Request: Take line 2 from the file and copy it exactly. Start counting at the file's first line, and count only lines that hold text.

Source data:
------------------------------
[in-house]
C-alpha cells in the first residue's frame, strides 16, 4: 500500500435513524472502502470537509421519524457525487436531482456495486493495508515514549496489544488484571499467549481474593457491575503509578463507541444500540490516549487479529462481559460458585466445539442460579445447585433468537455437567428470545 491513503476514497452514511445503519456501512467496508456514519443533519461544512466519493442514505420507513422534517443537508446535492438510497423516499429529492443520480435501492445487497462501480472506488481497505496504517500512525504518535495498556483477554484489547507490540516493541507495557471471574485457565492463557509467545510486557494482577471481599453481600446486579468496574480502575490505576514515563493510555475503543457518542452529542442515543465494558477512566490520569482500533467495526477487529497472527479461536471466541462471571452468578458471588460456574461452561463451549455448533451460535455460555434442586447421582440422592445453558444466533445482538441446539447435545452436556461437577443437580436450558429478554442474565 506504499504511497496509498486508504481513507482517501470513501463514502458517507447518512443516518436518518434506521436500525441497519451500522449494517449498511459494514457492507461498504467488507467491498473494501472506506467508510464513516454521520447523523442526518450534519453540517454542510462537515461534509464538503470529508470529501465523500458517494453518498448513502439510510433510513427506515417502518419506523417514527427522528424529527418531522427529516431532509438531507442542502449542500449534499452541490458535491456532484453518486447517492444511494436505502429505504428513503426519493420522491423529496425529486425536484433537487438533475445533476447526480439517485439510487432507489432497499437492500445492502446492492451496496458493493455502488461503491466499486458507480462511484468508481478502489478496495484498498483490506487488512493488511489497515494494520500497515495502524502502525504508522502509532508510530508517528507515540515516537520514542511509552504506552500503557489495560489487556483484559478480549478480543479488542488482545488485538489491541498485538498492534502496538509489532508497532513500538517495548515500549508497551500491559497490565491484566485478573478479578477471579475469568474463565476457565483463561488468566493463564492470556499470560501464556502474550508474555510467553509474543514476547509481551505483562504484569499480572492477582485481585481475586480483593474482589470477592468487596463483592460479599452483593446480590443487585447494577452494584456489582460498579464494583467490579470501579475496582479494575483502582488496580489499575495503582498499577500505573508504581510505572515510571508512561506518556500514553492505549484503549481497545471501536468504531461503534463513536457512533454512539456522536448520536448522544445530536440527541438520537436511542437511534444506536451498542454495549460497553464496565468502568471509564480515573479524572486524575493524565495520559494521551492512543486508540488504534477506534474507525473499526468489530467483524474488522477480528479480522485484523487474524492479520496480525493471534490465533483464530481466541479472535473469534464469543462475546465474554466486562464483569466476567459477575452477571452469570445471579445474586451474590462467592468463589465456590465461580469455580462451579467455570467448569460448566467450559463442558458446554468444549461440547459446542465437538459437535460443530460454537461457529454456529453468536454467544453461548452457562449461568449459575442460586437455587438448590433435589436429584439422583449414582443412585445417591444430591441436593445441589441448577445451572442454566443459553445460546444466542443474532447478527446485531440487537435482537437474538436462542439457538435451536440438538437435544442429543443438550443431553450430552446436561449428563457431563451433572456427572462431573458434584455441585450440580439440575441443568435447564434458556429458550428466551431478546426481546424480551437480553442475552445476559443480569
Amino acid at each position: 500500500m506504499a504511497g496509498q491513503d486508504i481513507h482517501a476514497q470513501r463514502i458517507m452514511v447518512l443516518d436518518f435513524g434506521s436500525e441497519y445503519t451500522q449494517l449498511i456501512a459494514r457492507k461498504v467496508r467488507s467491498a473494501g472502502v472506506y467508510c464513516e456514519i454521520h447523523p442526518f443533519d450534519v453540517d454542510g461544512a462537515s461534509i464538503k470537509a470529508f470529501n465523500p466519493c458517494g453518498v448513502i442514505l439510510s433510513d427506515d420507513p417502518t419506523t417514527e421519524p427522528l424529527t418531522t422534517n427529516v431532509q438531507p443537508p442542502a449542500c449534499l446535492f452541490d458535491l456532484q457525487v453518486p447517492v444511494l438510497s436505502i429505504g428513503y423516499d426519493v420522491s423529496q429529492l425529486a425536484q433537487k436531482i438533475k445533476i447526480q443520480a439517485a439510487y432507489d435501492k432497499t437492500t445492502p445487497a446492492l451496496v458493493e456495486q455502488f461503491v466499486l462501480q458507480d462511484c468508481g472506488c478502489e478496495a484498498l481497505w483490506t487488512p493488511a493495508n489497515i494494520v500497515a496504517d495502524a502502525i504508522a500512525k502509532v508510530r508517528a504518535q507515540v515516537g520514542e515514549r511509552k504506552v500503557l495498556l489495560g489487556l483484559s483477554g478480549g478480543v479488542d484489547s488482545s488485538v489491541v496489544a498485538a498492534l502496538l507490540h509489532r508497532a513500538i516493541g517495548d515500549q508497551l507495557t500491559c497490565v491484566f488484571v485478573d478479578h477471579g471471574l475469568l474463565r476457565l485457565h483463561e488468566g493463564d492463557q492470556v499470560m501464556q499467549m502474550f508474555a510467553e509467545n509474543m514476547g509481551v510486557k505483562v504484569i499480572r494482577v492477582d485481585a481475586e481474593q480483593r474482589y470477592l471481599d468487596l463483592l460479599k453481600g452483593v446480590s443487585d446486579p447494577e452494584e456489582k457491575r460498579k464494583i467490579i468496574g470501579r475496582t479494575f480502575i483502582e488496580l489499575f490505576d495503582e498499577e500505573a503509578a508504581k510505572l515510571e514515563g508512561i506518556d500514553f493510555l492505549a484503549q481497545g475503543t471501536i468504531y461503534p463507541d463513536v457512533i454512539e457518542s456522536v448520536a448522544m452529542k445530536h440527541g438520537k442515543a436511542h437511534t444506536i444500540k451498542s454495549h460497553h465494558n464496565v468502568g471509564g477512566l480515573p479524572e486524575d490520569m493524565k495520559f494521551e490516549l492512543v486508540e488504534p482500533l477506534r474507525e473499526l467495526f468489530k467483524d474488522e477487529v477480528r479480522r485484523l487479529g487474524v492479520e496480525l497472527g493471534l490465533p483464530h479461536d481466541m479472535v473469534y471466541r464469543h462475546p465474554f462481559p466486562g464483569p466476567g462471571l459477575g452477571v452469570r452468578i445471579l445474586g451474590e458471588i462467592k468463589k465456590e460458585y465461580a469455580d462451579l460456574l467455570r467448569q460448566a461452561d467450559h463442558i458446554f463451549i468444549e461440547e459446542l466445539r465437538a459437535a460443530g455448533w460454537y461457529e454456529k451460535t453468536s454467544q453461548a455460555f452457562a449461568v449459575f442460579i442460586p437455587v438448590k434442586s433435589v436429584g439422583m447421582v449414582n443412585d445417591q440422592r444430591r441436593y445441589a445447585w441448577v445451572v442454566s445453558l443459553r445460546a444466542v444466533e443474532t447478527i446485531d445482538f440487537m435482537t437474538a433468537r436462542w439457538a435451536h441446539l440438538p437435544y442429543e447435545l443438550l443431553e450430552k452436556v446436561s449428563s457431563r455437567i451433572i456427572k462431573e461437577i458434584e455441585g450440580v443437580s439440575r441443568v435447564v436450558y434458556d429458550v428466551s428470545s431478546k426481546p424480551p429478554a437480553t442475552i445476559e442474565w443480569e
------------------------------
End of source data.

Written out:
C-alpha cells in the first residue's frame, strides 16, 4: 500500500435513524472502502470537509421519524457525487436531482456495486493495508515514549496489544488484571499467549481474593457491575503509578463507541444500540490516549487479529462481559460458585466445539442460579445447585433468537455437567428470545 491513503476514497452514511445503519456501512467496508456514519443533519461544512466519493442514505420507513422534517443537508446535492438510497423516499429529492443520480435501492445487497462501480472506488481497505496504517500512525504518535495498556483477554484489547507490540516493541507495557471471574485457565492463557509467545510486557494482577471481599453481600446486579468496574480502575490505576514515563493510555475503543457518542452529542442515543465494558477512566490520569482500533467495526477487529497472527479461536471466541462471571452468578458471588460456574461452561463451549455448533451460535455460555434442586447421582440422592445453558444466533445482538441446539447435545452436556461437577443437580436450558429478554442474565 506504499504511497496509498486508504481513507482517501470513501463514502458517507447518512443516518436518518434506521436500525441497519451500522449494517449498511459494514457492507461498504467488507467491498473494501472506506467508510464513516454521520447523523442526518450534519453540517454542510462537515461534509464538503470529508470529501465523500458517494453518498448513502439510510433510513427506515417502518419506523417514527427522528424529527418531522427529516431532509438531507442542502449542500449534499452541490458535491456532484453518486447517492444511494436505502429505504428513503426519493420522491423529496425529486425536484433537487438533475445533476447526480439517485439510487432507489432497499437492500445492502446492492451496496458493493455502488461503491466499486458507480462511484468508481478502489478496495484498498483490506487488512493488511489497515494494520500497515495502524502502525504508522502509532508510530508517528507515540515516537520514542511509552504506552500503557489495560489487556483484559478480549478480543479488542488482545488485538489491541498485538498492534502496538509489532508497532513500538517495548515500549508497551500491559497490565491484566485478573478479578477471579475469568474463565476457565483463561488468566493463564492470556499470560501464556502474550508474555510467553509474543514476547509481551505483562504484569499480572492477582485481585481475586480483593474482589470477592468487596463483592460479599452483593446480590443487585447494577452494584456489582460498579464494583467490579470501579475496582479494575483502582488496580489499575495503582498499577500505573508504581510505572515510571508512561506518556500514553492505549484503549481497545471501536468504531461503534463513536457512533454512539456522536448520536448522544445530536440527541438520537436511542437511534444506536451498542454495549460497553464496565468502568471509564480515573479524572486524575493524565495520559494521551492512543486508540488504534477506534474507525473499526468489530467483524474488522477480528479480522485484523487474524492479520496480525493471534490465533483464530481466541479472535473469534464469543462475546465474554466486562464483569466476567459477575452477571452469570445471579445474586451474590462467592468463589465456590465461580469455580462451579467455570467448569460448566467450559463442558458446554468444549461440547459446542465437538459437535460443530460454537461457529454456529453468536454467544453461548452457562449461568449459575442460586437455587438448590433435589436429584439422583449414582443412585445417591444430591441436593445441589441448577445451572442454566443459553445460546444466542443474532447478527446485531440487537435482537437474538436462542439457538435451536440438538437435544442429543443438550443431553450430552446436561449428563457431563451433572456427572462431573458434584455441585450440580439440575441443568435447564434458556429458550428466551431478546426481546424480551437480553442475552445476559443480569